News

Supercomputing Protein Physicists Benefit Biologists


12 February 2010

Research at the School of Physics at The University of Sydney is branching out into areas that were once thought to sit firmly in the biomedical arena. A recent Protein Workshop run by Assoc. Professor Serdar Kuyucak a biophysicist in the School of Physics is testament to this diversification.


Protein.
Protein.

"Even though I'm based here in the School of Physics I haven't published any work in a mainstream Physics journal in years. However my work on computational modeling of Proteins, is published in journals of chemistry, physical chemistry, biochemistry and biophysics."


As part of this research supercomputers can help biophysicists such as Professor Kuyucak understand how proteins are created, knowledge that could lead to a better understanding of diseases and uncover possible cures.


Opening up a myriad of possibilities for simulating the structure and interaction of proteins that are incredibly complicated molecules made up of long chains of atoms; the traditionally physics-based skills of numerical modeling are in demand across many disciplines.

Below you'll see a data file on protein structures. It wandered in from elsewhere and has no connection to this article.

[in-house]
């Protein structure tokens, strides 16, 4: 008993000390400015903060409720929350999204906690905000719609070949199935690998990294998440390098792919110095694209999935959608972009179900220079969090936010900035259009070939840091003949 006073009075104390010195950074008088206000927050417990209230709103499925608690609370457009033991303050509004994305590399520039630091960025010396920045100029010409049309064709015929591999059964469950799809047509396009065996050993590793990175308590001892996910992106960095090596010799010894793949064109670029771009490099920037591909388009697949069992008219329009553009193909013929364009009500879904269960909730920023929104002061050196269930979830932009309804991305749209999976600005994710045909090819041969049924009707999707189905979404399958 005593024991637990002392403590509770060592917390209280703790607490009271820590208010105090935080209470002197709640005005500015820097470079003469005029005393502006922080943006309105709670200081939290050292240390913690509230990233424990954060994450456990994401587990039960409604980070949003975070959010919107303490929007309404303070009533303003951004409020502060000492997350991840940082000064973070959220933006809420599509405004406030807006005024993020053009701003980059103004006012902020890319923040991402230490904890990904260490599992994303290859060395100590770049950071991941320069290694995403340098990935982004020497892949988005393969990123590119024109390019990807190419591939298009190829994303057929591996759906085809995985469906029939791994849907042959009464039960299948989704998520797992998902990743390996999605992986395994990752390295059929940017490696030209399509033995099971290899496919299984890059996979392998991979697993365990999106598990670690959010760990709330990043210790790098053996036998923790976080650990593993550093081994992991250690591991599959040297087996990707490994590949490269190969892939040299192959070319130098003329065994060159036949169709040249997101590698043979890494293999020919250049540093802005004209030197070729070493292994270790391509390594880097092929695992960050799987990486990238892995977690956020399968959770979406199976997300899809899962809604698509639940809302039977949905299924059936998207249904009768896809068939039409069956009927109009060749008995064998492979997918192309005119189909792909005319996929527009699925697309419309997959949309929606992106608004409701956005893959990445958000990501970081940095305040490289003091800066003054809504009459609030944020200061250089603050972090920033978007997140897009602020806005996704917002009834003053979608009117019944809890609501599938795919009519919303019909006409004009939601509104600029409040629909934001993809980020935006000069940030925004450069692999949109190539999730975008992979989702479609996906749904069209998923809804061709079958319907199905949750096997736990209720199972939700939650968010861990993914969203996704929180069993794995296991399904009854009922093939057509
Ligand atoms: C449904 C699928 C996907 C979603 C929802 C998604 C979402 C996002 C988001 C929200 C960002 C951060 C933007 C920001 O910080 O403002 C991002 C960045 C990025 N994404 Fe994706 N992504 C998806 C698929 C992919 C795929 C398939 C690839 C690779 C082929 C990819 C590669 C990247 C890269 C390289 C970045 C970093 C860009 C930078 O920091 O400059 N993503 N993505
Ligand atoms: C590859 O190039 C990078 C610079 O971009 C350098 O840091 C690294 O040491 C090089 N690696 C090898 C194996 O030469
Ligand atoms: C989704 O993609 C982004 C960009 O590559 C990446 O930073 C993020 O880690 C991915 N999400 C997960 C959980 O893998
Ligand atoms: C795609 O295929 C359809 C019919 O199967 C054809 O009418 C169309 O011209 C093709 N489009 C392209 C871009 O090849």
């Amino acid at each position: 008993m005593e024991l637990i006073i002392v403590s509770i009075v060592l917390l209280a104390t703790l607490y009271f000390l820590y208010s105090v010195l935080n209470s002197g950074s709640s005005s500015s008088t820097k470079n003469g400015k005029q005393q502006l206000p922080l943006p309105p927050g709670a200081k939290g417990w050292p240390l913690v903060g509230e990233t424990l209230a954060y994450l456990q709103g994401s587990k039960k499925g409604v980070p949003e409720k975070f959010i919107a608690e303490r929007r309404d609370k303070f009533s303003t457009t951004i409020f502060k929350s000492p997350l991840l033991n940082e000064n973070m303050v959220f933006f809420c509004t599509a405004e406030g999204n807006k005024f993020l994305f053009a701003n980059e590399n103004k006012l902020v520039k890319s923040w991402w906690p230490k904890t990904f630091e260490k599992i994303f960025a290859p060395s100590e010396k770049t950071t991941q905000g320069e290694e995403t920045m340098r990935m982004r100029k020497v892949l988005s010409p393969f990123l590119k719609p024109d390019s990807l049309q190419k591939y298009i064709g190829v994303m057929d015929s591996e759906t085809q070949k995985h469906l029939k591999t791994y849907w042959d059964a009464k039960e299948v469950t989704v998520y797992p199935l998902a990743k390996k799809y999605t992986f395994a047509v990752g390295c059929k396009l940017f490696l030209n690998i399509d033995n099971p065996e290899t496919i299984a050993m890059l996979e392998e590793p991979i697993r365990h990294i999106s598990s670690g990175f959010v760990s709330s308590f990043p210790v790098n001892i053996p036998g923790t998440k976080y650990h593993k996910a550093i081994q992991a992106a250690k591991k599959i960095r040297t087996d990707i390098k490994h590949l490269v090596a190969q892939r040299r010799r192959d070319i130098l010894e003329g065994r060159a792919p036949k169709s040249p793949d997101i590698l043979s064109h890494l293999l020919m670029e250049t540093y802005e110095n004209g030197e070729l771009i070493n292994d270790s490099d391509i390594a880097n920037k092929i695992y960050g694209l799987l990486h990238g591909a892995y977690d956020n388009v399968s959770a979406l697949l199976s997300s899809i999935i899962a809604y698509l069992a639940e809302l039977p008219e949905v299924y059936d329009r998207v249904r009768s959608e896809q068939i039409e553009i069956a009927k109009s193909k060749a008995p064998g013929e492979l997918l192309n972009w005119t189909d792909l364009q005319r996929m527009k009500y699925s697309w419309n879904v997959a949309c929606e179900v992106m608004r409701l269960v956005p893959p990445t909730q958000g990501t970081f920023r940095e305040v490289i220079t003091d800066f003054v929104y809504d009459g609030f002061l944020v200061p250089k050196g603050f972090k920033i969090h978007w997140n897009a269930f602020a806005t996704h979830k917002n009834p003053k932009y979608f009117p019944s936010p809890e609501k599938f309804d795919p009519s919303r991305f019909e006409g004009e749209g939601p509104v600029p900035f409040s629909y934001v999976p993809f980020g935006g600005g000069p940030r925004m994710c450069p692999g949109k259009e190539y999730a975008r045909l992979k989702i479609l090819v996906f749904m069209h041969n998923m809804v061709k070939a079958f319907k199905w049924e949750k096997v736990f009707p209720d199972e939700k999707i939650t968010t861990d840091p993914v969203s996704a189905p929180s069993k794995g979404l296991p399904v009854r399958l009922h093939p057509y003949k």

The recent Protein Workshop saw scientists from areas including membrane biophysics, molecular and microbiology and from the Victor Chang Cardiac Research Institute in Sydney learning about "Computational Modeling of Proteins, from ab-initio to coarse-grain methods".


International presenters, Turkish bio-informatics expert, Ugur Sezerman, and United States biophysicist, Denis Bucher, also shared their knowledge with the group.


"It was a showcase of our work," says Professor Kuyucak. "The final session on quantum mechanical methods was a bit heavy going for the non-physicists, but it is imperative to expose them to all aspects of our work and that does includes physics."


Professor Kuyucak said he was surprised by the demand, receiving fifty percent more enrolments than he'd hoped for. "It's something we have been talking about for years. It was definitely a success, which we are hoping to repeat next year. This time though we will go in depth on one topic."


"I think one of the most interesting things was the fact that I didn't just teach, I learnt what other groups are doing. Very interesting stuff!"